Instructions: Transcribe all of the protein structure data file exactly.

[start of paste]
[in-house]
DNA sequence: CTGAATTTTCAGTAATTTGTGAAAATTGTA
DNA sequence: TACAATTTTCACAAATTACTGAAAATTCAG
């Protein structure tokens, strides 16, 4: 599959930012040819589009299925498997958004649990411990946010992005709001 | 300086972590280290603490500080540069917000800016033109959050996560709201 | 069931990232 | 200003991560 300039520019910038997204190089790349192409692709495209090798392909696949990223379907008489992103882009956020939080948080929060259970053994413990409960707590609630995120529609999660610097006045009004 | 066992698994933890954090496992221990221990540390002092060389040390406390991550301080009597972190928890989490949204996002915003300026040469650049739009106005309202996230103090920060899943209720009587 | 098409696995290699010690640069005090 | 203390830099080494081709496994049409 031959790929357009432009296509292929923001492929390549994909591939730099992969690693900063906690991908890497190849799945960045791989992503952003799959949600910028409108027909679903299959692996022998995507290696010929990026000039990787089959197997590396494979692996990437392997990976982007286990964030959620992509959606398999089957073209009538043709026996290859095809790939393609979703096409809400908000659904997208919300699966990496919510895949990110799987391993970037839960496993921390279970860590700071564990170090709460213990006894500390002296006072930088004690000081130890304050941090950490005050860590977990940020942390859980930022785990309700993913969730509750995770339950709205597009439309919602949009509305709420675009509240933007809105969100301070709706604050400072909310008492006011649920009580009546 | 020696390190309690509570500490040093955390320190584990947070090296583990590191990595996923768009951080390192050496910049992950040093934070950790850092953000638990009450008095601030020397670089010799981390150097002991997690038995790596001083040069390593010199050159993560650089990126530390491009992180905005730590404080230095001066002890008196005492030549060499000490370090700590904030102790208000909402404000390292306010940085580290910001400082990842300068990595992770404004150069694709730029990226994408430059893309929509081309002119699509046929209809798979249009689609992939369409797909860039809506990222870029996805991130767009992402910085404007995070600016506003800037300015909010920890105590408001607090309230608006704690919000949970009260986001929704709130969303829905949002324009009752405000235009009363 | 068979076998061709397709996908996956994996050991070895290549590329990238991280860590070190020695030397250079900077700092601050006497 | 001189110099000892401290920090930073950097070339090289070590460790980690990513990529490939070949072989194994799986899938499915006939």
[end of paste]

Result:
[in-house]
DNA sequence: CTGAATTTTCAGTAATTTGTGAAAATTGTA
DNA sequence: TACAATTTTCACAAATTACTGAAAATTCAG
């Protein structure tokens, strides 16, 4: 599959930012040819589009299925498997958004649990411990946010992005709001 | 300086972590280290603490500080540069917000800016033109959050996560709201 | 069931990232 | 200003991560 300039520019910038997204190089790349192409692709495209090798392909696949990223379907008489992103882009956020939080948080929060259970053994413990409960707590609630995120529609999660610097006045009004 | 066992698994933890954090496992221990221990540390002092060389040390406390991550301080009597972190928890989490949204996002915003300026040469650049739009106005309202996230103090920060899943209720009587 | 098409696995290699010690640069005090 | 203390830099080494081709496994049409 031959790929357009432009296509292929923001492929390549994909591939730099992969690693900063906690991908890497190849799945960045791989992503952003799959949600910028409108027909679903299959692996022998995507290696010929990026000039990787089959197997590396494979692996990437392997990976982007286990964030959620992509959606398999089957073209009538043709026996290859095809790939393609979703096409809400908000659904997208919300699966990496919510895949990110799987391993970037839960496993921390279970860590700071564990170090709460213990006894500390002296006072930088004690000081130890304050941090950490005050860590977990940020942390859980930022785990309700993913969730509750995770339950709205597009439309919602949009509305709420675009509240933007809105969100301070709706604050400072909310008492006011649920009580009546 | 020696390190309690509570500490040093955390320190584990947070090296583990590191990595996923768009951080390192050496910049992950040093934070950790850092953000638990009450008095601030020397670089010799981390150097002991997690038995790596001083040069390593010199050159993560650089990126530390491009992180905005730590404080230095001066002890008196005492030549060499000490370090700590904030102790208000909402404000390292306010940085580290910001400082990842300068990595992770404004150069694709730029990226994408430059893309929509081309002119699509046929209809798979249009689609992939369409797909860039809506990222870029996805991130767009992402910085404007995070600016506003800037300015909010920890105590408001607090309230608006704690919000949970009260986001929704709130969303829905949002324009009752405000235009009363 | 068979076998061709397709996908996956994996050991070895290549590329990238991280860590070190020695030397250079900077700092601050006497 | 001189110099000892401290920090930073950097070339090289070590460790980690990513990529490939070949072989194994799986899938499915006939």